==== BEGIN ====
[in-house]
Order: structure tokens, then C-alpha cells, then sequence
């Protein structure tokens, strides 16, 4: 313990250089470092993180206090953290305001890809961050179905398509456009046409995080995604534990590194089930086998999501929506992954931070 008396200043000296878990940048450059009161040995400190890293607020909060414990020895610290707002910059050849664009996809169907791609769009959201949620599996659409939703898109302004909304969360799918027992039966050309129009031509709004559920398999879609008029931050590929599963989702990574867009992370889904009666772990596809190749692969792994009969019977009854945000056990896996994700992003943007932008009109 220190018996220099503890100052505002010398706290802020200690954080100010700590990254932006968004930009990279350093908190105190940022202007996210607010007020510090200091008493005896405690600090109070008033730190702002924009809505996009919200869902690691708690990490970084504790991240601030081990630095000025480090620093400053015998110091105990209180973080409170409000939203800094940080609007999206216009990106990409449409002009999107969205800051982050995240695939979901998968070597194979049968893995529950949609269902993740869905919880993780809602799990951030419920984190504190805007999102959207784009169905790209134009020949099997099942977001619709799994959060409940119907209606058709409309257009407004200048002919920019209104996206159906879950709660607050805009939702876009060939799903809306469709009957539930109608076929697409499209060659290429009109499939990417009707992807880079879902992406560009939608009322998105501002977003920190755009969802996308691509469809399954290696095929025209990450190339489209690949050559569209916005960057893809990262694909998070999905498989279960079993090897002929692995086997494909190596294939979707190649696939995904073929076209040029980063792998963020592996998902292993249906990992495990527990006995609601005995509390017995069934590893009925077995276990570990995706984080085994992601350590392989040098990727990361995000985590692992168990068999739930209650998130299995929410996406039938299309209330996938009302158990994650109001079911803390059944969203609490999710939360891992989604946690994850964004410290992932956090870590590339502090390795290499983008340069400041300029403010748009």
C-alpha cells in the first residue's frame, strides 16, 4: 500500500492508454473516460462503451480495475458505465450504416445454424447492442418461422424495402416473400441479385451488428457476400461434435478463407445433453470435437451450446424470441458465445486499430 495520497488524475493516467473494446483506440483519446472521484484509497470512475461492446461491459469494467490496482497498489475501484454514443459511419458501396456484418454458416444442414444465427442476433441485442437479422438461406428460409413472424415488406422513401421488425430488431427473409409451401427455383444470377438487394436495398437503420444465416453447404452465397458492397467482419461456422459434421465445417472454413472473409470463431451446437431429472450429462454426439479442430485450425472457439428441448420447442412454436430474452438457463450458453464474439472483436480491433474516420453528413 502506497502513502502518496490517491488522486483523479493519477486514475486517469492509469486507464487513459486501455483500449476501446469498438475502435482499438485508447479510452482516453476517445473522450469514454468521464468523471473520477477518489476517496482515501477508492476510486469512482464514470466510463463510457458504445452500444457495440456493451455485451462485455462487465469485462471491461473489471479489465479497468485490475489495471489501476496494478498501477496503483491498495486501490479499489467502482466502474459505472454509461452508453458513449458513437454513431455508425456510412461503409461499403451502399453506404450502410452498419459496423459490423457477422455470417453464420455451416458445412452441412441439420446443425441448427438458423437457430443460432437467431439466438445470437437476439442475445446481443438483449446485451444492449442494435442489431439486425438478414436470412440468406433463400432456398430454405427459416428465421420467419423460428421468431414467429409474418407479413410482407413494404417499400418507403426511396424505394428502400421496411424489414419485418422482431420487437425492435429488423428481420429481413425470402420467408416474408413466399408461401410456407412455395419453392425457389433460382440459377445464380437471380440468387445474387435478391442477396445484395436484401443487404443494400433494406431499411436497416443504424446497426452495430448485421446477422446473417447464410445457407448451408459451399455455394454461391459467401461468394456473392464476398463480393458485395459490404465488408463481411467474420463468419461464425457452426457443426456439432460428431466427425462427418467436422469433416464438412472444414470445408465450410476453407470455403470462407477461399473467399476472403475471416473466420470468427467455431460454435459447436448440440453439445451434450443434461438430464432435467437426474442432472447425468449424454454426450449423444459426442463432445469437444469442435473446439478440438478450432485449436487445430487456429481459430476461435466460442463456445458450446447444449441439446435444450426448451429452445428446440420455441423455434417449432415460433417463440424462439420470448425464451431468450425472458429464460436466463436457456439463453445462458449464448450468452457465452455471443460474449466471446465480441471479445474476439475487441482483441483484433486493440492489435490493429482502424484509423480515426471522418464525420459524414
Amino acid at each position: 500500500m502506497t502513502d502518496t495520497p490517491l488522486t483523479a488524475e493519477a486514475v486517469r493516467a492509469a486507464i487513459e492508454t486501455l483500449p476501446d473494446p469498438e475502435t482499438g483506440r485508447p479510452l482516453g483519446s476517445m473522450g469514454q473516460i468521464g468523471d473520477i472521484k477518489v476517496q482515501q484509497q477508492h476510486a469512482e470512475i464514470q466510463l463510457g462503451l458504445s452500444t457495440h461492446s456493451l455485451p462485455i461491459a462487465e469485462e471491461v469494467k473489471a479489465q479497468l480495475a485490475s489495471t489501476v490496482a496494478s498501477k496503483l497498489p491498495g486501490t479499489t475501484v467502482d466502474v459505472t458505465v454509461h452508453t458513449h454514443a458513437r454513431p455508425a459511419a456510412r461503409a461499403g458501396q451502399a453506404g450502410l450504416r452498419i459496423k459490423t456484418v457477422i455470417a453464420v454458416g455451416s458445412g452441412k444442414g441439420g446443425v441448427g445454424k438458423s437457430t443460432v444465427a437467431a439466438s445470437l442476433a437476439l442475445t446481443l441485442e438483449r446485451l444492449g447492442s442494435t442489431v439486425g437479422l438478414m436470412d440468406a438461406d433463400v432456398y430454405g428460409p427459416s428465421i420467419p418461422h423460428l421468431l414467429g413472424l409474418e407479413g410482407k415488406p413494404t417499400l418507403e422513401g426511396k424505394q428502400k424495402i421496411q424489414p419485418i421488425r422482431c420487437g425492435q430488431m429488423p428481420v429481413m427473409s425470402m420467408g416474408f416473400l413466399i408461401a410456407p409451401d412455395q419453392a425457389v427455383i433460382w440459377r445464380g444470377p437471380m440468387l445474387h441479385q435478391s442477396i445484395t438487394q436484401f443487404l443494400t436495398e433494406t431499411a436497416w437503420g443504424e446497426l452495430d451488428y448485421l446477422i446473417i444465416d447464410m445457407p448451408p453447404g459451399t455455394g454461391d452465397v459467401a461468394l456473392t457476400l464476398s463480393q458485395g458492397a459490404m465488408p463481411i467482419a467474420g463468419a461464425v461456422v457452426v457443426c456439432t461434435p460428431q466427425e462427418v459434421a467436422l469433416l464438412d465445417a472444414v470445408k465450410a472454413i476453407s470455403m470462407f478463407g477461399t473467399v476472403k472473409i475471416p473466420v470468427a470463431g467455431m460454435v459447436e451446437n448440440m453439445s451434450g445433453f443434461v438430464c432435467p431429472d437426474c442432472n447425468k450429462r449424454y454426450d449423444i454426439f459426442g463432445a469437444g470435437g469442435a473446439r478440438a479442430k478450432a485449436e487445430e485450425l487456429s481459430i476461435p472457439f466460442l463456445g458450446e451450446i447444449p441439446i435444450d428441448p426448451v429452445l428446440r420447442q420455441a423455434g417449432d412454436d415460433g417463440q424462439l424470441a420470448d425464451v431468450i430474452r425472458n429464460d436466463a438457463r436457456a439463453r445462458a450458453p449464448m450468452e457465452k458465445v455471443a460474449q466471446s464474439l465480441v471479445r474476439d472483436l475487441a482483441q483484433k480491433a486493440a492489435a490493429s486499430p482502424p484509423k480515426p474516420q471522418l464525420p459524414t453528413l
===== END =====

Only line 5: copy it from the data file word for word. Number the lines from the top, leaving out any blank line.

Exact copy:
Amino acid at each position: 500500500m502506497t502513502d502518496t495520497p490517491l488522486t483523479a488524475e493519477a486514475v486517469r493516467a492509469a486507464i487513459e492508454t486501455l483500449p476501446d473494446p469498438e475502435t482499438g483506440r485508447p479510452l482516453g483519446s476517445m473522450g469514454q473516460i468521464g468523471d473520477i472521484k477518489v476517496q482515501q484509497q477508492h476510486a469512482e470512475i464514470q466510463l463510457g462503451l458504445s452500444t457495440h461492446s456493451l455485451p462485455i461491459a462487465e469485462e471491461v469494467k473489471a479489465q479497468l480495475a485490475s489495471t489501476v490496482a496494478s498501477k496503483l497498489p491498495g486501490t479499489t475501484v467502482d466502474v459505472t458505465v454509461h452508453t458513449h454514443a458513437r454513431p455508425a459511419a456510412r461503409a461499403g458501396q451502399a453506404g450502410l450504416r452498419i459496423k459490423t456484418v457477422i455470417a453464420v454458416g455451416s458445412g452441412k444442414g441439420g446443425v441448427g445454424k438458423s437457430t443460432v444465427a437467431a439466438s445470437l442476433a437476439l442475445t446481443l441485442e438483449r446485451l444492449g447492442s442494435t442489431v439486425g437479422l438478414m436470412d440468406a438461406d433463400v432456398y430454405g428460409p427459416s428465421i420467419p418461422h423460428l421468431l414467429g413472424l409474418e407479413g410482407k415488406p413494404t417499400l418507403e422513401g426511396k424505394q428502400k424495402i421496411q424489414p419485418i421488425r422482431c420487437g425492435q430488431m429488423p428481420v429481413m427473409s425470402m420467408g416474408f416473400l413466399i408461401a410456407p409451401d412455395q419453392a425457389v427455383i433460382w440459377r445464380g444470377p437471380m440468387l445474387h441479385q435478391s442477396i445484395t438487394q436484401f443487404l443494400t436495398e433494406t431499411a436497416w437503420g443504424e446497426l452495430d451488428y448485421l446477422i446473417i444465416d447464410m445457407p448451408p453447404g459451399t455455394g454461391d452465397v459467401a461468394l456473392t457476400l464476398s463480393q458485395g458492397a459490404m465488408p463481411i467482419a467474420g463468419a461464425v461456422v457452426v457443426c456439432t461434435p460428431q466427425e462427418v459434421a467436422l469433416l464438412d465445417a472444414v470445408k465450410a472454413i476453407s470455403m470462407f478463407g477461399t473467399v476472403k472473409i475471416p473466420v470468427a470463431g467455431m460454435v459447436e451446437n448440440m453439445s451434450g445433453f443434461v438430464c432435467p431429472d437426474c442432472n447425468k450429462r449424454y454426450d449423444i454426439f459426442g463432445a469437444g470435437g469442435a473446439r478440438a479442430k478450432a485449436e487445430e485450425l487456429s481459430i476461435p472457439f466460442l463456445g458450446e451450446i447444449p441439446i435444450d428441448p426448451v429452445l428446440r420447442q420455441a423455434g417449432d412454436d415460433g417463440q424462439l424470441a420470448d425464451v431468450i430474452r425472458n429464460d436466463a438457463r436457456a439463453r445462458a450458453p449464448m450468452e457465452k458465445v455471443a460474449q466471446s464474439l465480441v471479445r474476439d472483436l475487441a482483441q483484433k480491433a486493440a492489435a490493429s486499430p482502424p484509423k480515426p474516420q471522418l464525420p459524414t453528413l